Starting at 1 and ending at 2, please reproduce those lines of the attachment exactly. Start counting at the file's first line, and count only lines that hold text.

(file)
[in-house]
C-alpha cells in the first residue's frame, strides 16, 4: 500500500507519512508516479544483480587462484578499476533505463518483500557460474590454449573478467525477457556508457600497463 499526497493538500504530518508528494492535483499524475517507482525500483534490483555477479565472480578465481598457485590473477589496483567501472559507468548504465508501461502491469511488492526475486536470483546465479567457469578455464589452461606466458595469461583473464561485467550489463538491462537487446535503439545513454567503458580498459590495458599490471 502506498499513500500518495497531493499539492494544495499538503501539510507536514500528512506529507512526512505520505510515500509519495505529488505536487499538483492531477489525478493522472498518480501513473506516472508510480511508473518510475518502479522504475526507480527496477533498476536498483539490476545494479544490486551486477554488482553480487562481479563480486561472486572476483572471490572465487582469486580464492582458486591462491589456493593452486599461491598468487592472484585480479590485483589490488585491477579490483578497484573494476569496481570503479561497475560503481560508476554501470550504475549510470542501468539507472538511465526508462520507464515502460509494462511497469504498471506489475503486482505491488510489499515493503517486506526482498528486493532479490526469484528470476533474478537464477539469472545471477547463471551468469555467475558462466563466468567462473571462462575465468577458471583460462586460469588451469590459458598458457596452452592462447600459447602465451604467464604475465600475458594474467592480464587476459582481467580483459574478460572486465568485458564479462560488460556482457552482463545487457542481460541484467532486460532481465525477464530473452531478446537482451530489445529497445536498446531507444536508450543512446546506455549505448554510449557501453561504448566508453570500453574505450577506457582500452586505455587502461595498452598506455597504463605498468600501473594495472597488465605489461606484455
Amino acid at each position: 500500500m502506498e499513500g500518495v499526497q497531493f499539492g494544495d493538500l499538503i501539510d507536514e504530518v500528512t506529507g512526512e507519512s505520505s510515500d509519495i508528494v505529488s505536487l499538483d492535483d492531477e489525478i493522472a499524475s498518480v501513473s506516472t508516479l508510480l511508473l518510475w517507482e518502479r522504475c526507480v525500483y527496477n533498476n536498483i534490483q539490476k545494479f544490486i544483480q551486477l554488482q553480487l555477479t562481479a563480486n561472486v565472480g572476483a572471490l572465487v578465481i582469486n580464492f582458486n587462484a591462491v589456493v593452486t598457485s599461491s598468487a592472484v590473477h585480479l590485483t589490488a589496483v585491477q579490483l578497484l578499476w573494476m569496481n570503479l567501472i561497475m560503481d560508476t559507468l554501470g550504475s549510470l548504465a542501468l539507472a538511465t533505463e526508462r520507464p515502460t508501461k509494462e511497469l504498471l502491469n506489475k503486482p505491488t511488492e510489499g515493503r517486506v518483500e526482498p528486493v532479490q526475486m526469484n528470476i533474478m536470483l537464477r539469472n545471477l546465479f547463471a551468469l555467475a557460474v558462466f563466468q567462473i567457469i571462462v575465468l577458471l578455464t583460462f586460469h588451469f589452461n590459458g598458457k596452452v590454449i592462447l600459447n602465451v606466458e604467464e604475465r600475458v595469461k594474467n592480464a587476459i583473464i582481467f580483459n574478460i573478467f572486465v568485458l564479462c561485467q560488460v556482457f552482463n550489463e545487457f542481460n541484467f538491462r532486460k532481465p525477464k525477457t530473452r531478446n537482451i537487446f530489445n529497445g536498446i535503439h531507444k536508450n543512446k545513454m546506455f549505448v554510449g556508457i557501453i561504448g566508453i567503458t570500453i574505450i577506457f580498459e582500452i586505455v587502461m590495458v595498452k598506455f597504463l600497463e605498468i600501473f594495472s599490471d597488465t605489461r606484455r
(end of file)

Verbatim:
[in-house]
C-alpha cells in the first residue's frame, strides 16, 4: 500500500507519512508516479544483480587462484578499476533505463518483500557460474590454449573478467525477457556508457600497463 499526497493538500504530518508528494492535483499524475517507482525500483534490483555477479565472480578465481598457485590473477589496483567501472559507468548504465508501461502491469511488492526475486536470483546465479567457469578455464589452461606466458595469461583473464561485467550489463538491462537487446535503439545513454567503458580498459590495458599490471 502506498499513500500518495497531493499539492494544495499538503501539510507536514500528512506529507512526512505520505510515500509519495505529488505536487499538483492531477489525478493522472498518480501513473506516472508510480511508473518510475518502479522504475526507480527496477533498476536498483539490476545494479544490486551486477554488482553480487562481479563480486561472486572476483572471490572465487582469486580464492582458486591462491589456493593452486599461491598468487592472484585480479590485483589490488585491477579490483578497484573494476569496481570503479561497475560503481560508476554501470550504475549510470542501468539507472538511465526508462520507464515502460509494462511497469504498471506489475503486482505491488510489499515493503517486506526482498528486493532479490526469484528470476533474478537464477539469472545471477547463471551468469555467475558462466563466468567462473571462462575465468577458471583460462586460469588451469590459458598458457596452452592462447600459447602465451604467464604475465600475458594474467592480464587476459582481467580483459574478460572486465568485458564479462560488460556482457552482463545487457542481460541484467532486460532481465525477464530473452531478446537482451530489445529497445536498446531507444536508450543512446546506455549505448554510449557501453561504448566508453570500453574505450577506457582500452586505455587502461595498452598506455597504463605498468600501473594495472597488465605489461606484455